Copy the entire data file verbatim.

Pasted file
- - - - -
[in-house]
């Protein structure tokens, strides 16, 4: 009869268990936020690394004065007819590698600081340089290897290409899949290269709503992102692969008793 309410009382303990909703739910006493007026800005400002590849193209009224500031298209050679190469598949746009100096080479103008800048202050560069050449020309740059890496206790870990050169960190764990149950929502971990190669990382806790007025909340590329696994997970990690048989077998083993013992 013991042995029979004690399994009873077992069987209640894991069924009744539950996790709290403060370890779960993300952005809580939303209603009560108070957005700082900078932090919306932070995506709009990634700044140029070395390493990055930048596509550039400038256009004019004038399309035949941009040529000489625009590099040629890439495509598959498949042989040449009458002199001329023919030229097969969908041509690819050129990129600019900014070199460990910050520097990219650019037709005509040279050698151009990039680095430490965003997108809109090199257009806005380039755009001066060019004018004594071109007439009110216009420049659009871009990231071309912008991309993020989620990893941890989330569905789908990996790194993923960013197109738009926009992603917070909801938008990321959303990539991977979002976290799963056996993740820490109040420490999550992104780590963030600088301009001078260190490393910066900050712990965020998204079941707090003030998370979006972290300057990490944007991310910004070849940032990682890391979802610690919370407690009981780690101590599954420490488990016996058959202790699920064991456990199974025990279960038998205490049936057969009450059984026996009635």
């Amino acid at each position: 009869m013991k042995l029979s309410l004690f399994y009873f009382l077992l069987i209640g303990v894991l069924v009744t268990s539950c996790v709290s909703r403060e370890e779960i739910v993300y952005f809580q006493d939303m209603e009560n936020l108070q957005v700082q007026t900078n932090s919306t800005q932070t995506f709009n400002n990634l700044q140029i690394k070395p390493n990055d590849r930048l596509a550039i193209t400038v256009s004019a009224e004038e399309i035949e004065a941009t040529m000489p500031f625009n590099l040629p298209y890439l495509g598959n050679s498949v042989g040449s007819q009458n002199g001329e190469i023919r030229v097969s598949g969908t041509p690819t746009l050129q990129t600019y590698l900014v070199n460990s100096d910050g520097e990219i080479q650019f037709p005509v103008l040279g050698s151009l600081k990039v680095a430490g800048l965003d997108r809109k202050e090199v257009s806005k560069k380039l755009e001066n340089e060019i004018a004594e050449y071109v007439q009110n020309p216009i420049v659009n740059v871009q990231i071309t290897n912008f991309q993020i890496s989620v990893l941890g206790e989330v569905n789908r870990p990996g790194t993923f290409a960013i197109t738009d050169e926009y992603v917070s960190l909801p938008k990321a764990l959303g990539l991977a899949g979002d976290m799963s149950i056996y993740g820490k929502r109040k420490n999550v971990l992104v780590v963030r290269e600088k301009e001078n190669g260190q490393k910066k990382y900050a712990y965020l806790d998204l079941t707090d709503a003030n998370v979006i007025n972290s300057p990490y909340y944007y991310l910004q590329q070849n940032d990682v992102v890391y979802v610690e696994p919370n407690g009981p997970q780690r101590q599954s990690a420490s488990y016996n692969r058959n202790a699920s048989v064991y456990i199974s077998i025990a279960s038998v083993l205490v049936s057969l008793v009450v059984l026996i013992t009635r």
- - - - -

[in-house]
């Protein structure tokens, strides 16, 4: 009869268990936020690394004065007819590698600081340089290897290409899949290269709503992102692969008793 309410009382303990909703739910006493007026800005400002590849193209009224500031298209050679190469598949746009100096080479103008800048202050560069050449020309740059890496206790870990050169960190764990149950929502971990190669990382806790007025909340590329696994997970990690048989077998083993013992 013991042995029979004690399994009873077992069987209640894991069924009744539950996790709290403060370890779960993300952005809580939303209603009560108070957005700082900078932090919306932070995506709009990634700044140029070395390493990055930048596509550039400038256009004019004038399309035949941009040529000489625009590099040629890439495509598959498949042989040449009458002199001329023919030229097969969908041509690819050129990129600019900014070199460990910050520097990219650019037709005509040279050698151009990039680095430490965003997108809109090199257009806005380039755009001066060019004018004594071109007439009110216009420049659009871009990231071309912008991309993020989620990893941890989330569905789908990996790194993923960013197109738009926009992603917070909801938008990321959303990539991977979002976290799963056996993740820490109040420490999550992104780590963030600088301009001078260190490393910066900050712990965020998204079941707090003030998370979006972290300057990490944007991310910004070849940032990682890391979802610690919370407690009981780690101590599954420490488990016996058959202790699920064991456990199974025990279960038998205490049936057969009450059984026996009635």
């Amino acid at each position: 009869m013991k042995l029979s309410l004690f399994y009873f009382l077992l069987i209640g303990v894991l069924v009744t268990s539950c996790v709290s909703r403060e370890e779960i739910v993300y952005f809580q006493d939303m209603e009560n936020l108070q957005v700082q007026t900078n932090s919306t800005q932070t995506f709009n400002n990634l700044q140029i690394k070395p390493n990055d590849r930048l596509a550039i193209t400038v256009s004019a009224e004038e399309i035949e004065a941009t040529m000489p500031f625009n590099l040629p298209y890439l495509g598959n050679s498949v042989g040449s007819q009458n002199g001329e190469i023919r030229v097969s598949g969908t041509p690819t746009l050129q990129t600019y590698l900014v070199n460990s100096d910050g520097e990219i080479q650019f037709p005509v103008l040279g050698s151009l600081k990039v680095a430490g800048l965003d997108r809109k202050e090199v257009s806005k560069k380039l755009e001066n340089e060019i004018a004594e050449y071109v007439q009110n020309p216009i420049v659009n740059v871009q990231i071309t290897n912008f991309q993020i890496s989620v990893l941890g206790e989330v569905n789908r870990p990996g790194t993923f290409a960013i197109t738009d050169e926009y992603v917070s960190l909801p938008k990321a764990l959303g990539l991977a899949g979002d976290m799963s149950i056996y993740g820490k929502r109040k420490n999550v971990l992104v780590v963030r290269e600088k301009e001078n190669g260190q490393k910066k990382y900050a712990y965020l806790d998204l079941t707090d709503a003030n998370v979006i007025n972290s300057p990490y909340y944007y991310l910004q590329q070849n940032d990682v992102v890391y979802v610690e696994p919370n407690g009981p997970q780690r101590q599954s990690a420490s488990y016996n692969r058959n202790a699920s048989v064991y456990i199974s077998i025990a279960s038998v083993l205490v049936s057969l008793v009450v059984l026996i013992t009635r």